Preparing Your Garden for Winter

Posted by on Apr 4, 2016 in Blog | 0 comments

At this time of year, many people are delighting at the colourful signs of spring. The sparse garden is beginning to fill out and seedlings are beginning to sprout.  Whilst it is typical to start planning the blooms that will add beauty to their garden in summer, it can also be a good time to consider a longer term view.

If your garden looked bare and unloved through the winter months, now can be a good time of year to consider changes that could transform it next winter. With the image of this year’s borders in your mind, you will be well equipped to start planning which areas of the garden could benefit from attention.

A winter garden might not have glorious blooms, but colour can be provided by red stemmed dogwoods, golden witch hazel and winter flowering jasmine. Heathers are wonderful for providing purple tones and added interest is achieved by planting a variety of ever green shrubs.

Natural Light and Warmth

When you are about to embark on a garden design project, it is important that you get to know your garden first. You need to observe where the sun is concentrated at different times of the year, including areas of the garden that receive minimal natural light. The main planting areas need to receive a reasonable level of light throughout the year.

It is also important to assess the type of soil that you have in your garden. Whilst you can and should add organic matter to enhance the quality of the soil, you are going to have more success if you understand the type of naturally occurring soil. Soil testing kits can help determine whether you have an acidic or alkaline soil, so you can select plants which will thrive in those conditions.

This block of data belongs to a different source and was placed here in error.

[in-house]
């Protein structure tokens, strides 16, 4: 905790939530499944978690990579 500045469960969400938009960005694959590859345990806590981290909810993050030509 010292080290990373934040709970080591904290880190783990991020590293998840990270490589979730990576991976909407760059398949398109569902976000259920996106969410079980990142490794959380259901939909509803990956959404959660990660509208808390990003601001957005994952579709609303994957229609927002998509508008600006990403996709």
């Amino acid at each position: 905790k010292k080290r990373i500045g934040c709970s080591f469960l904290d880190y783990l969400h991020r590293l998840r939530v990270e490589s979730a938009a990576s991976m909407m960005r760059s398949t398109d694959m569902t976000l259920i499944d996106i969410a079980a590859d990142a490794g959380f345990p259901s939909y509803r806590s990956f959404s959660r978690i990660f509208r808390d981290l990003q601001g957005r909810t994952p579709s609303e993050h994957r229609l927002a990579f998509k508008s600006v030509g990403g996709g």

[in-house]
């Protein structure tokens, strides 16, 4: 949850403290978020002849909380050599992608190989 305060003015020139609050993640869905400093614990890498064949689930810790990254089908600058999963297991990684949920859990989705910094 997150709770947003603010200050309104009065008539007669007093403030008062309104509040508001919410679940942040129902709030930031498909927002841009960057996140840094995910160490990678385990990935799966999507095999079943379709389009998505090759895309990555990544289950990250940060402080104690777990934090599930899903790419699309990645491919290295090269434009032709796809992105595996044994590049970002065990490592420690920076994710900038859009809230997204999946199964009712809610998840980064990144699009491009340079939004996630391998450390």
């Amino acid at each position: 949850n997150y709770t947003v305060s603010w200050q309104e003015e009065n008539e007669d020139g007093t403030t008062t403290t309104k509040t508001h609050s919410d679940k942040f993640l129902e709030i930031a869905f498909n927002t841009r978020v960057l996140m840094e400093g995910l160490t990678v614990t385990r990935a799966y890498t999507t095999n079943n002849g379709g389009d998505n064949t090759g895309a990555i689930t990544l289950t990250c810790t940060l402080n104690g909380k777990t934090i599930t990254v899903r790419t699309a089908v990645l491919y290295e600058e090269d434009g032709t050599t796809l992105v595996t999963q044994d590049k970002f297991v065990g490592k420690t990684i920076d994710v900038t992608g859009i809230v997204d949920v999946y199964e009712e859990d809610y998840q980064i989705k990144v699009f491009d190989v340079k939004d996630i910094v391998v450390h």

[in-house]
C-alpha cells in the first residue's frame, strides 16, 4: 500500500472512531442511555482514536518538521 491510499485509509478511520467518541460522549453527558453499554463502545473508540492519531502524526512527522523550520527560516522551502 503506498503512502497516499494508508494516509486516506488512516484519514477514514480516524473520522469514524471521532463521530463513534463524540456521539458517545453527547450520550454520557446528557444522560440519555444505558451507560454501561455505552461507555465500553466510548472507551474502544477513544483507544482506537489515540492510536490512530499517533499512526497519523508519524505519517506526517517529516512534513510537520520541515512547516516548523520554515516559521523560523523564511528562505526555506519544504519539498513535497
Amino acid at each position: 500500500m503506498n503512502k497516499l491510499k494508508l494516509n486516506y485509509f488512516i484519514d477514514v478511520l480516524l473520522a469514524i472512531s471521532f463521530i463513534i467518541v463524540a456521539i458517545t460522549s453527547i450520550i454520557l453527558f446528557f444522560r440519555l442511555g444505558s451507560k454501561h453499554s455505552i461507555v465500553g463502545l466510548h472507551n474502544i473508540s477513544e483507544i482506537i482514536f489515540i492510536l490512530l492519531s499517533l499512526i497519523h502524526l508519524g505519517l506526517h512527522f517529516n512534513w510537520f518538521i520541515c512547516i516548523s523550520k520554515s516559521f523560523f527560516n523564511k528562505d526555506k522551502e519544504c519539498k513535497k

You can also determine whether you have a sandy, loamy or clay soil, again to influence your plant choice and add appropriate plant care for the conditions. As an example, a clay soil takes longer to warm up, so planting might be delayed longer than in a garden with loam or sandy soil.

Garden Structure

An interesting garden includes a variety of plants and other features, which add structure as well as colour. In a winter garden structure is especially important. There are a number of trees, particularly in the Betula and Acer families, which have beautifully coloured bark that can become a focal point of a winter garden. For example, Betula serula is a rich, deep red and Betula utilis offers a bright, white trunk.

It can be valuable to plan where larger plants including trees and significant shrubs will be located for maximum impact and contrast. Other shrubs and low lying plants can then be arranged around them to create a garden with dimension. Pathways, sculptures, benches, arches and planting in large pots are other ways in which you can add height and variety to the garden.

Winter Scents

What many winter plants lack in bright colourful petals, they make up for in glorious scents. By considering the fragrance of plants, you can add to the sensory experience of exploring your garden in winter. There are also many benefits to wildlife, particularly insects, in scented plants, which can aid the pollination of all the plants in your garden. Mahonia Japonica, Wintersweet and Honeysuckle are a few of the fragrant plants which can be included in the borders for their appearance and scent.

Planting Bulbs

One of the many delights of late winter is watching the snowdrops, crocuses and daffodils starting to peak through the soil. By including bulbs in your planting, you can enjoy this grand finale to the winter garden experience year on year.

Garden Design Team in Berkshire

If you love the idea of planting a winter garden, but haven’t the time to spend on recreating your garden design, Maidenhead based Gardeneer can assist. Our experienced team can undertake the project along with on-going maintenance if required. Visit our website to find out more.

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